HRV for the recreational athlete and average person

Many of the people that I speak with about HRV lately are non-competitive athletes. They are however recreational weightlifters/runners who still take their training seriously (as they should!). Others include typical mom’s and dad’s who work and raise children, as well as other individuals just trying to get by. The purpose of this post is to explain why these individuals can still benefit a great deal from monitoring their HRV.

So why might the average person want to monitor their HRV?

First and foremost, HRV provides a very simple to use and inexpensive measure of the stress your body is currently experiencing. I’m going to use an analogy I learned from Joel Jamieson at the Central Virginia Sports Performance Seminar, that does a really good job of explaining this better.

Think of your current ability to handle stress as a bank account. Every time you take money out of your account (experience stress), you are reducing your overall balance of money (ability to handle more stress). Provided you always replace that money that you’ve withdrawn by depositing money back into the account (allowing for sufficient rest), your balance will remain steady. Now, if you withdraw too much money (experience too much stress) you can eventually go into debt (poor health). It will take much longer now to replace the money you’ve spent (return to good health) and lots of problems will start to arise. This is a position you obviously don’t want to be in.

So HRV is your ‘bank account’. Every time you experience stress (training, money problems, emotional stuff, etc) your HRV will reflect this by declining. When your HRV is below baseline levels, your ability to handle further stress is reduced. If you get enough rest, eat quality foods and so forth, you’re essentially putting money back in the bank. If you fail to do this, and continue to experience various forms of stress, you will start to experience breakdown. This can be in the form of suppressed immune system function, injury, weight loss (not the good kind), weight gain (not the good kind), low libido etc. There’s a good chance that many of you reading this are “in debt” due to the stressful nature of work, raising a family, paying bills, lack of sleep, poor nutrition, etc. Though you may not realize it, you may even be experiencing symptoms of this excess stress. Stress is typically the root that manifests itself into various forms of illness and disease when not controlled. I highly recommend checking out this book by Dr. Sapolsky titled “Why Zebras Don’t Get Ulcers” for a much more thorough explanation of the detrimental and deleterious effects of stress.

Think of your HRV score as a reflection of your current health. If you notice HRV declining over time, then your health is likely deteriorating. Think about those times when you’ve felt completely run down, gotten sick, and your training sucked. HRV monitoring can help you avoid these situations.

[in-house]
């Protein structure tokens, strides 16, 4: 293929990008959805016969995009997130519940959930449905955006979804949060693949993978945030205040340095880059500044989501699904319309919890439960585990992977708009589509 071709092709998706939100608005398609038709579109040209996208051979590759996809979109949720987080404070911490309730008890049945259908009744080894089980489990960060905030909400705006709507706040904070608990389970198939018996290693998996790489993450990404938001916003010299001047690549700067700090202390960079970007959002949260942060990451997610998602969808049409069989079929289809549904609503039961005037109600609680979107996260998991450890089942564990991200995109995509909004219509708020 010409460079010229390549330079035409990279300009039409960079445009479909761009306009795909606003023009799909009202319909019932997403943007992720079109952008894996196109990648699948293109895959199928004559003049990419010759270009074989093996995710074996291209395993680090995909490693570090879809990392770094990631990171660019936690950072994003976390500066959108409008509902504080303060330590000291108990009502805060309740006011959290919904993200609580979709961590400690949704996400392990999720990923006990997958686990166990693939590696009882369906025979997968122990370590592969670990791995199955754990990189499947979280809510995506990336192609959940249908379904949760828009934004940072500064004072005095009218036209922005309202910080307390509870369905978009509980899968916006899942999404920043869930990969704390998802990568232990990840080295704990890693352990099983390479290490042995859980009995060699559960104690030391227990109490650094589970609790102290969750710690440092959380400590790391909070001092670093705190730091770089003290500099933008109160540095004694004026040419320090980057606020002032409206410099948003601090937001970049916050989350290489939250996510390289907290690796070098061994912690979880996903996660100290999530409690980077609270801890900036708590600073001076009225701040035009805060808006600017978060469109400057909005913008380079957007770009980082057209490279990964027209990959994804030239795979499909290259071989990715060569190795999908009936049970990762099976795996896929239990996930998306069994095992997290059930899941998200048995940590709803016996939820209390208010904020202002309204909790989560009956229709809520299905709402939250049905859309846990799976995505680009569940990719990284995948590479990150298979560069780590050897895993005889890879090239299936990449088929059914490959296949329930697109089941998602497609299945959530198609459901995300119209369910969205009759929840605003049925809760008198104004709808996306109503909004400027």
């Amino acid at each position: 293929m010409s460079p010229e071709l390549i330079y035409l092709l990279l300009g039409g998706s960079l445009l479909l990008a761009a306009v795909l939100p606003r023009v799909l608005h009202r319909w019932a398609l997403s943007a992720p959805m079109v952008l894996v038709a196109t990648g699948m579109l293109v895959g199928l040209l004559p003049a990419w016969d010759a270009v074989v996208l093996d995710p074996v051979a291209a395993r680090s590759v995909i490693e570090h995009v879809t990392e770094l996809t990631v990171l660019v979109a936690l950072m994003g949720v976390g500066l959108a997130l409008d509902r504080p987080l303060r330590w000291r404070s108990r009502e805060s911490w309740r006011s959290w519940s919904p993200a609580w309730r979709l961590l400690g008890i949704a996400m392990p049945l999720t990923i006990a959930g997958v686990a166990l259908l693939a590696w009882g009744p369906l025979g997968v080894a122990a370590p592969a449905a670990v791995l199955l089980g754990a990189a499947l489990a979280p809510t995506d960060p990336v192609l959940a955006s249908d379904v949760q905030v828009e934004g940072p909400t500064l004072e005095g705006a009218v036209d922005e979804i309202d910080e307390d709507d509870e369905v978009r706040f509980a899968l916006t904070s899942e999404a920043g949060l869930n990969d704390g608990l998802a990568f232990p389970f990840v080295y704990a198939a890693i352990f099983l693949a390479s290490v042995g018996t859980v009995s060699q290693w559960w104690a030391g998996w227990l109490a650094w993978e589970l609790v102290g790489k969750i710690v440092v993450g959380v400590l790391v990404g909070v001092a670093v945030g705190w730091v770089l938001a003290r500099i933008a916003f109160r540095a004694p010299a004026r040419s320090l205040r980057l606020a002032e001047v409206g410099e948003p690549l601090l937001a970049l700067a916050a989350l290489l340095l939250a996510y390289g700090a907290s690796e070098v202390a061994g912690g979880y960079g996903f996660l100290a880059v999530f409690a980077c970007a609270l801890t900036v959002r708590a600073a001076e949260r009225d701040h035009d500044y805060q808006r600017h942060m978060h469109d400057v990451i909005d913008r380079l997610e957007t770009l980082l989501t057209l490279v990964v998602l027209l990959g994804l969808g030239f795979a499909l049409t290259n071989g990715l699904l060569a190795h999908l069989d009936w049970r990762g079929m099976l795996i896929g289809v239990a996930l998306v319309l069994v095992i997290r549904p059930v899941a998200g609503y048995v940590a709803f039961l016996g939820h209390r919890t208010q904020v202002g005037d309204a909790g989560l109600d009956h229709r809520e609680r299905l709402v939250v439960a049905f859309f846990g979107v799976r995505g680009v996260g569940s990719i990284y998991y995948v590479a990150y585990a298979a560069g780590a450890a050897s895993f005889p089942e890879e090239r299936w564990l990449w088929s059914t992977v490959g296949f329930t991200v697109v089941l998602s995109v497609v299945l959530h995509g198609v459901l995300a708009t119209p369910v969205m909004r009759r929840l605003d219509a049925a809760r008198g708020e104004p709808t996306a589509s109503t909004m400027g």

How can it do this? Simple really, when your HRV is low (and doesn’t seem to come back up after a few days) you need to purposefully reduce your stress. Cut back on the training, improve your nutrition, get some extra sleep, etc. Anything that you perceive as relaxing or rejuvenating will likely improve your HRV. This can be massage, a bath, yoga, etc. Once HRV has returned to baseline, ramp the training back up and get back to it. This will prevent you from overdoing it until it’s too late and you get hurt or sick.

Let me provide some real life examples that might hit home a little with you. Have you ever gone out for a run intending on doing a certain distance only to find that you’re struggling to make it half way? Perhaps your ankle is bothering you a little or you just can’t get a good rhythm?

Or for those that resistance train, how many times have you shown up at the gym intending on bench pressing a certain amount of weight only to find that your warm up sets feel like a million pounds?

I see and hear about this all of the time. I used to experience it too. However, by using HRV to plan and organize my training, I have entirely eliminated running into this problem. This is because I can typically predict when these types of days will happen based on my HRV score. Rather than sticking to the plan and attempting a hard training session when my HRV is below baseline, I simply plan a lighter workout or omit it all together to allow for the needed rest. Typically it only takes one day of reduced training to bring my HRV back up. If I ignore the warning my HRV is giving me however, it will take much longer for me to bring my scores back up and the workout is usually poor.

You certainly don’t need to be a competitive athlete to monitor your stress levels. Balancing your stress is crucial to your own health and longevity. If you feel that you may be under a lot of stress, physically, mentally or otherwise, you should consider monitoring your HRV to help keep things in check.

For a more elaborate description of what HRV is and how you can use it start here and here.

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About hrvtraining

Researcher and Professor. Former coach.
This entry was posted in Heart Rate Variability, Programming. Bookmark the permalink.

One Response to HRV for the recreational athlete and average person

  1. Pingback: All about the ithlete HRV device | HRVtraining

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